The Annual End of Year Pressure

I guess it’s an annual event – summer is coming and there’s pressure to ensure that all that needs to be addressed in the class is, in fact, done.

Kelly McLaughlin takes a look at her world and feels that there is more pressure than normal. I think that’s perfectly understandable. How many times have educators had to shift gears this year? Then, there’s the whole “are schools going to re-open in June” thing.

One of the things that educators have had to learn on the fly is assessment in its current form… i.e. at a distance. Never mind the actual teaching, consider the whole assessment picture. All of the traditional techniques and observations have been rethought in the current reality.

Kelly shares her plans for the month of June and the things that she has planned – coding and health among others as well as some of the approaches and resources that she has been using just to get to this point.

I like the fact that she was so open with this – the more that people share good ideas, the more we realize that the wheel truly doesn’t need to be reinvented.


Please take some time to click through and read these wonderful posts and drop off a comment or two.

Then, follow these folks on Twitter.

  • Sue Bruyns – @sbruyns
  • Paul Gauchi – @PCMalteseFalcon
  • Melanie White – @WhiteRoomRadio
  • Lisa Corbett – @LisaCorbett0261
  • Joel McLean – @jprofNB
  • Deborah Weston – @DrDWestonPhD
  • Kelly McLaughlin

This week’s This Week in Ontario Edublogs podcast can be accessed here:

This Week in Ontario Edublogs


That sigh that you just heard was from the collection of Ontario Educators on the last Friday before the Spring Break. Days like this are becoming milestones, it seems. It’s a chance to acknowledge some of the great writing going on from around the province.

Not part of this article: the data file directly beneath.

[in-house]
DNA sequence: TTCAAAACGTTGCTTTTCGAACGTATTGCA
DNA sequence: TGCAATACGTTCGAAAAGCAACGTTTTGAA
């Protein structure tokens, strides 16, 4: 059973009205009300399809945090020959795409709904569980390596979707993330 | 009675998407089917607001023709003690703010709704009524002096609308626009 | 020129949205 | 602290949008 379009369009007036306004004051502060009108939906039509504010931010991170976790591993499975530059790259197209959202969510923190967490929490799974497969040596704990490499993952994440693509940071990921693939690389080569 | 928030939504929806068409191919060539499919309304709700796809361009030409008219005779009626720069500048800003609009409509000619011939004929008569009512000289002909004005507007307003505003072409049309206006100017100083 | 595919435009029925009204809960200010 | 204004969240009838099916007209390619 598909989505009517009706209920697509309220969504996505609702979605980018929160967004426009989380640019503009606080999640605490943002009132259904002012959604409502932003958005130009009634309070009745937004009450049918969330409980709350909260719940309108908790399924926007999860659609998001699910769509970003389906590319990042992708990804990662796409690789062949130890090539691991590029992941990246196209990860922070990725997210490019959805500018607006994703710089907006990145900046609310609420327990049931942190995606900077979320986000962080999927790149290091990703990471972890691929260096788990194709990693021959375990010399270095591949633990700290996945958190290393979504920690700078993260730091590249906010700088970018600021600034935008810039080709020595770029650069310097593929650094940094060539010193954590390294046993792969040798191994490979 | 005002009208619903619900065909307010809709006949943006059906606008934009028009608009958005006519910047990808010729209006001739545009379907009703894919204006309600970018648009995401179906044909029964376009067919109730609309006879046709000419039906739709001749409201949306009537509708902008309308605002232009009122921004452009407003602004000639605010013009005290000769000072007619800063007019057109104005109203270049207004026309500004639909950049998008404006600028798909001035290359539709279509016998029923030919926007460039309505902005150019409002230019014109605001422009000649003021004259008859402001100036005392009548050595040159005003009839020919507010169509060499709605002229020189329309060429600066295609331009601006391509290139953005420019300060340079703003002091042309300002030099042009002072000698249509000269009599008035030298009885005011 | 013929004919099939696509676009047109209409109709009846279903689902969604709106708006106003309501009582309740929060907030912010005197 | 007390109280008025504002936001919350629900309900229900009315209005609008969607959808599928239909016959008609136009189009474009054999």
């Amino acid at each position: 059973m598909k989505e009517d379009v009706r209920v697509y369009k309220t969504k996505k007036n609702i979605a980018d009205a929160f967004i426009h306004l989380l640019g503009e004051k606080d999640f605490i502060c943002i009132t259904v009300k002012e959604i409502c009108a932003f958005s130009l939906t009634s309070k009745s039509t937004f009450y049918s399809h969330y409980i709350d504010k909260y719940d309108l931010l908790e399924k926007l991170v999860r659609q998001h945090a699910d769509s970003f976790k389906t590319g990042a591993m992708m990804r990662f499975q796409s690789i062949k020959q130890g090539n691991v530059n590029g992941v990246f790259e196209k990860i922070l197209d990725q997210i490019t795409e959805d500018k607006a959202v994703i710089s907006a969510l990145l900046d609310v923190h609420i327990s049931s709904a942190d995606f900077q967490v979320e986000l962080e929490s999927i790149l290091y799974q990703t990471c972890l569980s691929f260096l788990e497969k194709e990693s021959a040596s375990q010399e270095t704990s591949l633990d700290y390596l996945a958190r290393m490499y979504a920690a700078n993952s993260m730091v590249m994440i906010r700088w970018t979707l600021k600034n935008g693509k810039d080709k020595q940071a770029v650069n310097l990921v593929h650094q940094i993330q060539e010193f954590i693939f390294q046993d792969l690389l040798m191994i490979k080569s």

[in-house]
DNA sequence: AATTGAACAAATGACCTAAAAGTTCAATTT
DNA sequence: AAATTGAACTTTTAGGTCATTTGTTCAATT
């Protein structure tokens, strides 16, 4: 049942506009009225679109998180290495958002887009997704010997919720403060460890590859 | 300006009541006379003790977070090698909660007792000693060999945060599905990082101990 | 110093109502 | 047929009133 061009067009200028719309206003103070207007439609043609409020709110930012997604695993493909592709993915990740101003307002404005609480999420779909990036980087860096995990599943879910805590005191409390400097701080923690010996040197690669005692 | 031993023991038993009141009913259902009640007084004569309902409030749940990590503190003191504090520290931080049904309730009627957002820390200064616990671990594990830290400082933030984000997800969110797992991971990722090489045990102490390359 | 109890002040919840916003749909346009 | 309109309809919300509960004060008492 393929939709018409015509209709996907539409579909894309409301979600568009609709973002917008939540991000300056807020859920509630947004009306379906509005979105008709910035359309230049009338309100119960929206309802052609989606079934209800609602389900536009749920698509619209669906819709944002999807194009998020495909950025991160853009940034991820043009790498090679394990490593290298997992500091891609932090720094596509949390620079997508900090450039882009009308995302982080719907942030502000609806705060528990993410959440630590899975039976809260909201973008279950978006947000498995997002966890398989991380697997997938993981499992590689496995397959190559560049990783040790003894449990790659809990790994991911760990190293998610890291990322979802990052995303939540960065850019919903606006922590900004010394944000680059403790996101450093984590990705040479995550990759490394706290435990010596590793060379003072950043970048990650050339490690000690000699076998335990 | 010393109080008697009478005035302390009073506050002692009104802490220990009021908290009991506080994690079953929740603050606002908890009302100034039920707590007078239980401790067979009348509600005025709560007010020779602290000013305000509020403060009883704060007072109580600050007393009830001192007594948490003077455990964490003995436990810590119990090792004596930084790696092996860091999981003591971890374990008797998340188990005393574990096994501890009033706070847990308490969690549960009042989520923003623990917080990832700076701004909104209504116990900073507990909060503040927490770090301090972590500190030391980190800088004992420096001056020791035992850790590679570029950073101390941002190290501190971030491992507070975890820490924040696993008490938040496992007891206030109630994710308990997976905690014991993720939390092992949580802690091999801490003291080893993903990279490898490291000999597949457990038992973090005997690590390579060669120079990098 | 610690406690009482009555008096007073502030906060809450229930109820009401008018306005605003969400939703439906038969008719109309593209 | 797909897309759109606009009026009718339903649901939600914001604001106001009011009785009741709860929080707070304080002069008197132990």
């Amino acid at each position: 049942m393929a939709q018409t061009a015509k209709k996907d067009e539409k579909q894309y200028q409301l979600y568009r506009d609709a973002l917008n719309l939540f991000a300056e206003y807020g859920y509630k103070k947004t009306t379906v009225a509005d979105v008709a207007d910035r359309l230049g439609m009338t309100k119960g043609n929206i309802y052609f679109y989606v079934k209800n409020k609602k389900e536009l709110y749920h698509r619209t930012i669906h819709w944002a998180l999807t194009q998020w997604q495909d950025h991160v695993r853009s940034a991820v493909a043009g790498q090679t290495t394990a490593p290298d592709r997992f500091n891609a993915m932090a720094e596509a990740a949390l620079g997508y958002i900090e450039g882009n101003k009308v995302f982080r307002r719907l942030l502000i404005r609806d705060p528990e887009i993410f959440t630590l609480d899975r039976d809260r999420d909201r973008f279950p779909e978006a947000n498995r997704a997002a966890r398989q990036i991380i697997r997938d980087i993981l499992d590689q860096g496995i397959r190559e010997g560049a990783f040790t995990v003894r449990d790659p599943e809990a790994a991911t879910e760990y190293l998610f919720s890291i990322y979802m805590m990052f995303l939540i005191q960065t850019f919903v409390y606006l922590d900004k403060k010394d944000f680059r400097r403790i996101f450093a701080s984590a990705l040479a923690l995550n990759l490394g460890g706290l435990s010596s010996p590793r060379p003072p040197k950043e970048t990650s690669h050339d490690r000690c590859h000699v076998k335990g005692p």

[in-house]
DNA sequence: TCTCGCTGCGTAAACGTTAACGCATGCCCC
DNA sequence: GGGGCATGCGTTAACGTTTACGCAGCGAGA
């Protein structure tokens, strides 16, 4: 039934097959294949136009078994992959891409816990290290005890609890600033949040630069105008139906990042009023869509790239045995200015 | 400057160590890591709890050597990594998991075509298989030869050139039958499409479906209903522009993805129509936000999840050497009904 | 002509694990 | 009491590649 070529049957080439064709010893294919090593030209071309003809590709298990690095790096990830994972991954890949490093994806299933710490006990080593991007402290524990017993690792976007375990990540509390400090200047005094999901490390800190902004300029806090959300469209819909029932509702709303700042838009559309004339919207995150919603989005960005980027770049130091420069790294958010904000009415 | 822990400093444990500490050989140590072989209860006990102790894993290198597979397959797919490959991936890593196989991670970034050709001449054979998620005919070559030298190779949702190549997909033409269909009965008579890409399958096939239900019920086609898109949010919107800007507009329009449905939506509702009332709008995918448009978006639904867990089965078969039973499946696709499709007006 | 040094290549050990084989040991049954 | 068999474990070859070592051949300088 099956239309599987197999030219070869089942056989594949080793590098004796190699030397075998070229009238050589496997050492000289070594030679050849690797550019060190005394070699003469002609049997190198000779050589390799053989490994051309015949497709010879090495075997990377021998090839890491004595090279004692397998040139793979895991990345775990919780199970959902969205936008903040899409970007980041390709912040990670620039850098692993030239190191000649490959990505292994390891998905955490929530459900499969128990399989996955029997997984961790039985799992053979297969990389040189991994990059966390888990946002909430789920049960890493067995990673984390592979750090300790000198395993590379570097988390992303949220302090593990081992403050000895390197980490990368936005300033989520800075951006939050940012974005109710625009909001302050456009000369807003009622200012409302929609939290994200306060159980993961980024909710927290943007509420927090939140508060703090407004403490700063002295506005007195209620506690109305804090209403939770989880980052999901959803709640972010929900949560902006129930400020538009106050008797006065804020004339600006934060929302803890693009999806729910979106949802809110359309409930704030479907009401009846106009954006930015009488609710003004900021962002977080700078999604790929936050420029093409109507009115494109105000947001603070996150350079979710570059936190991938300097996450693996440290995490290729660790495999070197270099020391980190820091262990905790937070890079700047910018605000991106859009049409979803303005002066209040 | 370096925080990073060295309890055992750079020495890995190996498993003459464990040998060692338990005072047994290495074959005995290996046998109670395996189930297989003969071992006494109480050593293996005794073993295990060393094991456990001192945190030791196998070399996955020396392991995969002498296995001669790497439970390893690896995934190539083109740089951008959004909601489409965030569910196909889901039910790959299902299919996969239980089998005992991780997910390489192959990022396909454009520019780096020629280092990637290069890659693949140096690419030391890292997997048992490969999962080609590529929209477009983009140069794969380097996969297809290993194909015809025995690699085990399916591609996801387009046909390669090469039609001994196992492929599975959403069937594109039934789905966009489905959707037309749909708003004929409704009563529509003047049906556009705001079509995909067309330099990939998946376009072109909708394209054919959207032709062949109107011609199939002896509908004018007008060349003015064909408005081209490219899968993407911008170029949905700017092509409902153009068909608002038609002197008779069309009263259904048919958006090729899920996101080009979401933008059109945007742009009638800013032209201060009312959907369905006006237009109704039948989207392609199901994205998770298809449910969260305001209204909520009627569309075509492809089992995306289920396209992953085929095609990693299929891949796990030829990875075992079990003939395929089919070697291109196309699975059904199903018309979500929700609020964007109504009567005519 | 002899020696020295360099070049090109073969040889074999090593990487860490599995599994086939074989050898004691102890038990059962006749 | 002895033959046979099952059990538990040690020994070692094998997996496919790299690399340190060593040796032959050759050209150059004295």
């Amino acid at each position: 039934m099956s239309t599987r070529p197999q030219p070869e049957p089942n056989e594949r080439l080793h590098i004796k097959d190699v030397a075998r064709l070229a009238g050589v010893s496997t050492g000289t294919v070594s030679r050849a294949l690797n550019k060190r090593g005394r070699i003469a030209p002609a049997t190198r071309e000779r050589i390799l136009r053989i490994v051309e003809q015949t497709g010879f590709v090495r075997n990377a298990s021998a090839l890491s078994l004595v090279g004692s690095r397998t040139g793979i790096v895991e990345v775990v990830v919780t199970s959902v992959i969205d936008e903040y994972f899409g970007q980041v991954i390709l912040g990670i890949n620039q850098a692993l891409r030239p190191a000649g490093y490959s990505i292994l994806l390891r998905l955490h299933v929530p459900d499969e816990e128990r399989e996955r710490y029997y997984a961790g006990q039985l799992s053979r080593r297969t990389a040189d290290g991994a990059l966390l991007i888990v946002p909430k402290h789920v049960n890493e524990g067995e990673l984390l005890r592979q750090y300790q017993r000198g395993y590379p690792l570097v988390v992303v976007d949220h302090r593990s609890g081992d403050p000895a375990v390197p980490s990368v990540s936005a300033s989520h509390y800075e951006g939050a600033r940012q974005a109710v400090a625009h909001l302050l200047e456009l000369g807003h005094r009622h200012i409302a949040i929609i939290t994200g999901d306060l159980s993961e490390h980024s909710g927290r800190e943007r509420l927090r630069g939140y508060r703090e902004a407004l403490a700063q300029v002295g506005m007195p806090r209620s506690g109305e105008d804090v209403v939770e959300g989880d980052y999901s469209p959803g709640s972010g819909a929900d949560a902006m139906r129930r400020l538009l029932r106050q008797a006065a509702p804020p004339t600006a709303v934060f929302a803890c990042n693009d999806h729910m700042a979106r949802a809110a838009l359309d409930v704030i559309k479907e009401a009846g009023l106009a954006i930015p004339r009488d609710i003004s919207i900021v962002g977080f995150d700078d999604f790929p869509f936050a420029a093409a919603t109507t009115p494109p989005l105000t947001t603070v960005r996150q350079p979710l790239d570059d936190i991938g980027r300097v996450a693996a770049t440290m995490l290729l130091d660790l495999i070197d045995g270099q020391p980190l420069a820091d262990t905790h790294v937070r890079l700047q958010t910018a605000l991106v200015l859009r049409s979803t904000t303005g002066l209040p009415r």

Your Moment: Getting You Ready for Retirement (OTPP Retirement Planning Webinars)

For many educators, the next big milestone will be the end of the school year and the end of a career in education.

What comes next?

Getting ready for retirement is of importance to these people.

In this blog post, Peter Beens shares the times and dates for some retirement seminars from the Ontario Teacher’ Pension Plan. If you’re calling it a career, this is something that you should do for yourself as you plan your future.

“Next Steps” will take on an additional meaning!


This is the end/beginning #SOL21 31/31

Amanda Potts is part of the Slice of Life project and has been doing so for four years. The big event is to write once a day for the entire month of March. This is her culminating post.

I liked her philosophy about why she continued to write. I do think that bloggers are a special community. I’ve tried to build and support that community in the province here. It’s interesting when you think in terms of community; we can build it, we can interact with each other, but realistically most of us will never meet in real life.

Yet, we remain part of whatever this elusive group happens to be and that’s pretty important in my mind. I guess a tip of the cap needs to go to our all teachers who encouraged good writing skills in school. They equipped us with the ability to do this.